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Q: How Can You Tell If There’s A Chick in An Egg?


Aside from taking it to the vet and getting an x-ray (super cute image, but kinda expensive/time consuming if its not a specialized and/or exotic bird) one nifty trick people use is “candling” the egg.

This does necessarily mean using an actual candle to see through the shell–in fact an electric light would be much better. Its basically shining a light through the egg. But terms of brightness/intensity–think candlelight. Or just above candlelight. You want something clear/constant enough to see through the shell, but not insanely bright/hot.

There is a somewhat specific process you need to follow, though.

Please read the instructions and research it before doing it! Fertilized eggs are fairly delicate and easy to damage.

You can check after 3-7 days after being hatched.

If its a white shell it will be easier to see. Brown shells are thicker and harder to see through, so look later in the week.

What you should see: Fertilized bird eggs contain blood vessels OUTSIDE the bird embryos. As in, within the shell but outside (and connected to) the fetal birds body. Sounds creepy, but its actually pretty similar to our umbilical cord when we are in the womb.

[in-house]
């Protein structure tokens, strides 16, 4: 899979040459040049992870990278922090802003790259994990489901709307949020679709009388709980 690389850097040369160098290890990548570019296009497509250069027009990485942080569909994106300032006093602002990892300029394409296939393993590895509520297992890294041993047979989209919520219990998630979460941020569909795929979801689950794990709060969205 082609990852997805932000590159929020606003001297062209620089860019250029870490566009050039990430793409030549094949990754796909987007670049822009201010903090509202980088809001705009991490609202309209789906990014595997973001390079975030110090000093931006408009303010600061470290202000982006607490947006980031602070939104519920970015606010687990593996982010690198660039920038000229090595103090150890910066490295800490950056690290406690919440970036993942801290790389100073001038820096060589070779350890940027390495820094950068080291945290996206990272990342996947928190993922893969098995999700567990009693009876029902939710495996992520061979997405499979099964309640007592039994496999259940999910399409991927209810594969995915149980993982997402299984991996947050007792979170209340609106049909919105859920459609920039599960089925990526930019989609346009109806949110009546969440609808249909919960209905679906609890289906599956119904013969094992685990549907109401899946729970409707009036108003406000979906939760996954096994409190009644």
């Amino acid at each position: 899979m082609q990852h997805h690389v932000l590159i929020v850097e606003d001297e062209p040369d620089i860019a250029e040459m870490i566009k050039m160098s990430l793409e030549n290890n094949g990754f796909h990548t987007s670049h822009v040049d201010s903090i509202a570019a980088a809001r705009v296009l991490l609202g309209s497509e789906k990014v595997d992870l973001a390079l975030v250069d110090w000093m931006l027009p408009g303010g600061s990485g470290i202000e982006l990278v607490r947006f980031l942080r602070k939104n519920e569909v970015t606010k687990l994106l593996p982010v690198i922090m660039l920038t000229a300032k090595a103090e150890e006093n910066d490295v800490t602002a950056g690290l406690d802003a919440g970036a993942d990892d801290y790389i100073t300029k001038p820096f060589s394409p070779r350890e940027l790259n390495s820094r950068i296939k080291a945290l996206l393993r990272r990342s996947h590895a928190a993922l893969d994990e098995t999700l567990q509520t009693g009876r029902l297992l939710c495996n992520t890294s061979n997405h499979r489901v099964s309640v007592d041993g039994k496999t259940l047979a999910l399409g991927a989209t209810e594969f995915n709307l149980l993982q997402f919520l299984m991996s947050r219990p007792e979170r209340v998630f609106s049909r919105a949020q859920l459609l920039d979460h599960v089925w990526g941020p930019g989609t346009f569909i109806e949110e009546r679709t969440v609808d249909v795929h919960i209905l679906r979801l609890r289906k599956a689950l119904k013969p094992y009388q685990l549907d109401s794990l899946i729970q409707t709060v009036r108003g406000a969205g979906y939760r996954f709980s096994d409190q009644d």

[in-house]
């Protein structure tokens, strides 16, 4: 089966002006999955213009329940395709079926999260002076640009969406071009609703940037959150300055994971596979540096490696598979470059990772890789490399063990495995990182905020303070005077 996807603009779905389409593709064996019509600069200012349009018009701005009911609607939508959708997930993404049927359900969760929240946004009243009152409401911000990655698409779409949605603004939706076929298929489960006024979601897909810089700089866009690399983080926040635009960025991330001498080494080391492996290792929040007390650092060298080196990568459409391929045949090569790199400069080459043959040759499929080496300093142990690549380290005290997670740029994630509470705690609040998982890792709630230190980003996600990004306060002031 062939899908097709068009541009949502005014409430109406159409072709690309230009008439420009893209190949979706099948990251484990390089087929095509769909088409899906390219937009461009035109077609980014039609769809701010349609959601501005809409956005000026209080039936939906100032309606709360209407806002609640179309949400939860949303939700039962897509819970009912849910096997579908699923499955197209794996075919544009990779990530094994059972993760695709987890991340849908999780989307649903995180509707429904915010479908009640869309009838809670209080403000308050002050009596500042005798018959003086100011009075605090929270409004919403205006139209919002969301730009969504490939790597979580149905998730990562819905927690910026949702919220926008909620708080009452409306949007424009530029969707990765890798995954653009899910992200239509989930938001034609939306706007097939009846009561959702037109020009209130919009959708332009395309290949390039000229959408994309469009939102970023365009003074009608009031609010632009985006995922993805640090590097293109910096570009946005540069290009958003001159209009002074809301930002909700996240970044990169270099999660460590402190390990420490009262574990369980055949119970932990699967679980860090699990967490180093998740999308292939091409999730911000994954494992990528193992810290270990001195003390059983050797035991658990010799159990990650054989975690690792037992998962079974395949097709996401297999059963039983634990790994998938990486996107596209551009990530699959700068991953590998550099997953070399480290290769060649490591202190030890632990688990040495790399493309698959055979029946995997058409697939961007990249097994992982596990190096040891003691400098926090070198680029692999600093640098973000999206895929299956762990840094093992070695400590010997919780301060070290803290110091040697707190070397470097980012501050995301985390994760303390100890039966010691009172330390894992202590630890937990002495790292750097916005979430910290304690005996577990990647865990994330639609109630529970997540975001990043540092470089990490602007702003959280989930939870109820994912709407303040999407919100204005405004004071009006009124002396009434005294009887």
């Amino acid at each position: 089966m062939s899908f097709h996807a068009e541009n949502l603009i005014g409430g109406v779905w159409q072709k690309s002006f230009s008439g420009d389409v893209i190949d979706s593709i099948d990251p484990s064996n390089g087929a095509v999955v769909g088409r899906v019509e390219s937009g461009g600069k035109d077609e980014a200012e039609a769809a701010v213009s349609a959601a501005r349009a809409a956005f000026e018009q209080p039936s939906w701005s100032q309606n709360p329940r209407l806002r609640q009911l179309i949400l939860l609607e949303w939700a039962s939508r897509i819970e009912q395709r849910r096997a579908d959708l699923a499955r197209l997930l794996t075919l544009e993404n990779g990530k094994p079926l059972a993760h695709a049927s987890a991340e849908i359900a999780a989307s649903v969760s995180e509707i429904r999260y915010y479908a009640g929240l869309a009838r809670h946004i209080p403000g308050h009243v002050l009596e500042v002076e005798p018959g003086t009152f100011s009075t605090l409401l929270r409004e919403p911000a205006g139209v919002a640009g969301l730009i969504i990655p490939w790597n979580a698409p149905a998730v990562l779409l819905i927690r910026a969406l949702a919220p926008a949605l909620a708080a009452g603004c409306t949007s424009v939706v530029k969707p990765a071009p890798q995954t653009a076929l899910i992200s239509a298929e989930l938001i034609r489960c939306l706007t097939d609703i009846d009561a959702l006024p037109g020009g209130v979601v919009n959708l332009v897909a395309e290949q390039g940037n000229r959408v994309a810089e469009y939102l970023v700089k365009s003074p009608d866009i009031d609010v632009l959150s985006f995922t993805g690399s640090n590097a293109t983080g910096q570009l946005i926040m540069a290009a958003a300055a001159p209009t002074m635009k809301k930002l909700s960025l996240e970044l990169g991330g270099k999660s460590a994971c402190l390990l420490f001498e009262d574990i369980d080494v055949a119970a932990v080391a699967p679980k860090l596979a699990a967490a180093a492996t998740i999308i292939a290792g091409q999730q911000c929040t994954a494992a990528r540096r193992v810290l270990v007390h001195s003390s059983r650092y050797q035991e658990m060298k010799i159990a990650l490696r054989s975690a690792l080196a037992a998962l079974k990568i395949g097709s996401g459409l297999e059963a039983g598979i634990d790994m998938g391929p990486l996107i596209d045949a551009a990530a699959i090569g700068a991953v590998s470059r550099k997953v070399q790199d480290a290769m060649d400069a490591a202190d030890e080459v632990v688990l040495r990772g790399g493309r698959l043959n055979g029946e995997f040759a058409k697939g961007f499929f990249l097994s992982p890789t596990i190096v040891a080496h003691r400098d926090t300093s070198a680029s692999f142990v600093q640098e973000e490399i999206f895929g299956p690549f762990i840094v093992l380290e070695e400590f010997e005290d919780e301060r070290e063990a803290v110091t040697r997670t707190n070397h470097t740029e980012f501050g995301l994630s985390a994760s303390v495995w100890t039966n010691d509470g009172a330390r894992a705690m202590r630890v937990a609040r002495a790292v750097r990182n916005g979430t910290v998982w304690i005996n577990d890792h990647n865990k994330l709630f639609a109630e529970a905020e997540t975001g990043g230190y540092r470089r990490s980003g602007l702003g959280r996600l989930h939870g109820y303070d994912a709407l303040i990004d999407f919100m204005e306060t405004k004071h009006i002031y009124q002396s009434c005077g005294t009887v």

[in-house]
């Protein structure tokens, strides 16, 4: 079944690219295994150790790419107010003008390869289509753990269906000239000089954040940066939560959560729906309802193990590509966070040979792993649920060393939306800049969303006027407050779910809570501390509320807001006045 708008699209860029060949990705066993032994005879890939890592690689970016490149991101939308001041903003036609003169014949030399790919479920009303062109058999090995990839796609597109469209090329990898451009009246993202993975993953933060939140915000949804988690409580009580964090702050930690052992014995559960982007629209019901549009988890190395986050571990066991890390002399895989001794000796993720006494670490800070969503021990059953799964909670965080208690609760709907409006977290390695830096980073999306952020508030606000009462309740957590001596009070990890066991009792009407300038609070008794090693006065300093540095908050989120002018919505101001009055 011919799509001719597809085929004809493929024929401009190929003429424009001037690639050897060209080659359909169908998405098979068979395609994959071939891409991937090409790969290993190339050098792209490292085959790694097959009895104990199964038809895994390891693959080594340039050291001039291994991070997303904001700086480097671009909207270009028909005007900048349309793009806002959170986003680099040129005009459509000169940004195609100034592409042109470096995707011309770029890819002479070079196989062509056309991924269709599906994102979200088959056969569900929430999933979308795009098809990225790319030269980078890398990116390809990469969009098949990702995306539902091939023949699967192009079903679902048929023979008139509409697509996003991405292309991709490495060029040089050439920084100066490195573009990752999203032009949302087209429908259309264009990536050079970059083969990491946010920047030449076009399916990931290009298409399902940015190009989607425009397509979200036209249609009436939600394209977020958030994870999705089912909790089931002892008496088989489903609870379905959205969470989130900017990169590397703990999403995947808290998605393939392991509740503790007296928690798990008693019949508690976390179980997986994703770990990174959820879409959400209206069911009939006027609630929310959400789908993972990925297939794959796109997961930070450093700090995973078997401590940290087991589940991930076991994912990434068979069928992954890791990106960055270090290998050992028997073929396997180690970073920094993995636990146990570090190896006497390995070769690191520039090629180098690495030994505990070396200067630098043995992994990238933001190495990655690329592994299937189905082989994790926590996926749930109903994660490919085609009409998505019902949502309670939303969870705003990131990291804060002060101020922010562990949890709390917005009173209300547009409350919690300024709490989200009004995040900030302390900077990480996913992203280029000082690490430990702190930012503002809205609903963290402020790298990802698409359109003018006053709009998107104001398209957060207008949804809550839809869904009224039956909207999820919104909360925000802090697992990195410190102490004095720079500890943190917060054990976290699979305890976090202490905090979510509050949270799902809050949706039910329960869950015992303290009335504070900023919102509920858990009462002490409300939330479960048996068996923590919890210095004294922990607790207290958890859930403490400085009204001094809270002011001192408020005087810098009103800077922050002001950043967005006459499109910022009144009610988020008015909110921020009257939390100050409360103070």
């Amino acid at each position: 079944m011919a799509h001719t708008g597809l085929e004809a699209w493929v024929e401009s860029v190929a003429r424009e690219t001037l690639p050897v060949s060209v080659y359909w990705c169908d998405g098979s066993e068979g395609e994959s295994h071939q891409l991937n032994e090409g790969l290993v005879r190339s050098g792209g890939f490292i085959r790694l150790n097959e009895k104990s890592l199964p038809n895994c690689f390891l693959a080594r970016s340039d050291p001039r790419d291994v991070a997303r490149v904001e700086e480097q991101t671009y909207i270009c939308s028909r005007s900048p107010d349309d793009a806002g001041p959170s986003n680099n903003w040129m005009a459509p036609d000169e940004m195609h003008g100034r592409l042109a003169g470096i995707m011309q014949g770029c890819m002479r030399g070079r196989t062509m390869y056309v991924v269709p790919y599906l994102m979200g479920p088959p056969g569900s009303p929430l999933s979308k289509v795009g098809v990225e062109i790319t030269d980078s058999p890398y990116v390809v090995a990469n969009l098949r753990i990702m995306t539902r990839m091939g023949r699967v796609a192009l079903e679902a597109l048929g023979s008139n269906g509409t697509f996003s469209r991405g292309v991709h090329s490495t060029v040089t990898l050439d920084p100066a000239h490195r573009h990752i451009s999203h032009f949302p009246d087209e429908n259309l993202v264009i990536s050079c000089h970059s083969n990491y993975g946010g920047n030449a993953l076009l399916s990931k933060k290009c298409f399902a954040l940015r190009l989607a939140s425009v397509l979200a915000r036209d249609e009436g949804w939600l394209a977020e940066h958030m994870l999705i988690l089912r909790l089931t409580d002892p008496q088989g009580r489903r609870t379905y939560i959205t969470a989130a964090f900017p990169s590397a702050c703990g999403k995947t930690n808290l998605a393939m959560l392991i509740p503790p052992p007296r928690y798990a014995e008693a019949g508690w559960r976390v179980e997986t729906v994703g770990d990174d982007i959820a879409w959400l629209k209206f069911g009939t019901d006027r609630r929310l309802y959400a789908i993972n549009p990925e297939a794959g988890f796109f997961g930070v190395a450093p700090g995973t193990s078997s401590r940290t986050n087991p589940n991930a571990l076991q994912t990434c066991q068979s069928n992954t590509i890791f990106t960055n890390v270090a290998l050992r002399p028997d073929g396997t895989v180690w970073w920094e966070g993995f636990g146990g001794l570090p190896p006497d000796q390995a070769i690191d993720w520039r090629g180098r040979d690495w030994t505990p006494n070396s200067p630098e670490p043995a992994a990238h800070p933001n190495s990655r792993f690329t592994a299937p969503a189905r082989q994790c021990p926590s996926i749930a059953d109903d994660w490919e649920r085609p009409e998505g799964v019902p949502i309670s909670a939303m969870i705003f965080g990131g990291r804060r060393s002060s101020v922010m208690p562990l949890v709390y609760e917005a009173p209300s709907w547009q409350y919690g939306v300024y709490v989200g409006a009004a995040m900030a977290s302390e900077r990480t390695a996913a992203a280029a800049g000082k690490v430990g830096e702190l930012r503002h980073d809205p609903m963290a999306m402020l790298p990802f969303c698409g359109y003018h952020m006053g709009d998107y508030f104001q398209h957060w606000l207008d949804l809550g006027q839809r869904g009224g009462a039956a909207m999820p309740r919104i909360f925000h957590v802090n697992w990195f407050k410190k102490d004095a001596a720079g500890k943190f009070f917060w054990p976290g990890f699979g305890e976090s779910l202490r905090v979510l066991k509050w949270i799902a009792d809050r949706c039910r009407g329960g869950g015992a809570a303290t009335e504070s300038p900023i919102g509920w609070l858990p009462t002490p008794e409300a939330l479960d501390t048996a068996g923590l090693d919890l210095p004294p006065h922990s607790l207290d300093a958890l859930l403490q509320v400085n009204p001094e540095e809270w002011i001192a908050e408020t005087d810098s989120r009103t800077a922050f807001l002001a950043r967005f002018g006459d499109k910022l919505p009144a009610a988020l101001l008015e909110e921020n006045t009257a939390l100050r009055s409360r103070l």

**BTW, This is why people should NEVER try to crack a fertilized egg open if it’s not hatching on time!!! But that’s another story.

Anyway, if its fertilized but still very new, you will see said blood vessels throughout the egg, but no embryo yet, through the light. If it’s a little older, you will see the developing embryo in the center of the egg.

When candling, you can take the egg out for up to half an hour. Its a pretty safe process, just dont overheat, shake, or drop (!) the egg while doing it. The temp of a fertilized egg should be a few degrees below the normal 104 degrees F (40 degrees C) of the avian body temperature…so the ideal incubation temperature (for ,most eggs) is about human body temperature–98.6 degrees F. If you have an incubator it will be set to the exact temp.

So anyway do not remove it from the nest/mother/incubator for too long. But more importantly, don’t overheat it. While its ok–even healthy– for a egg to be a little below temperature for brief period of time, it should never be exposed to too much heat or humidity.

But besides that, its pretty easy, and you can do it every day! Take pics to record the size of the growing embryo. Its a fun, lovely process.

Good luck!



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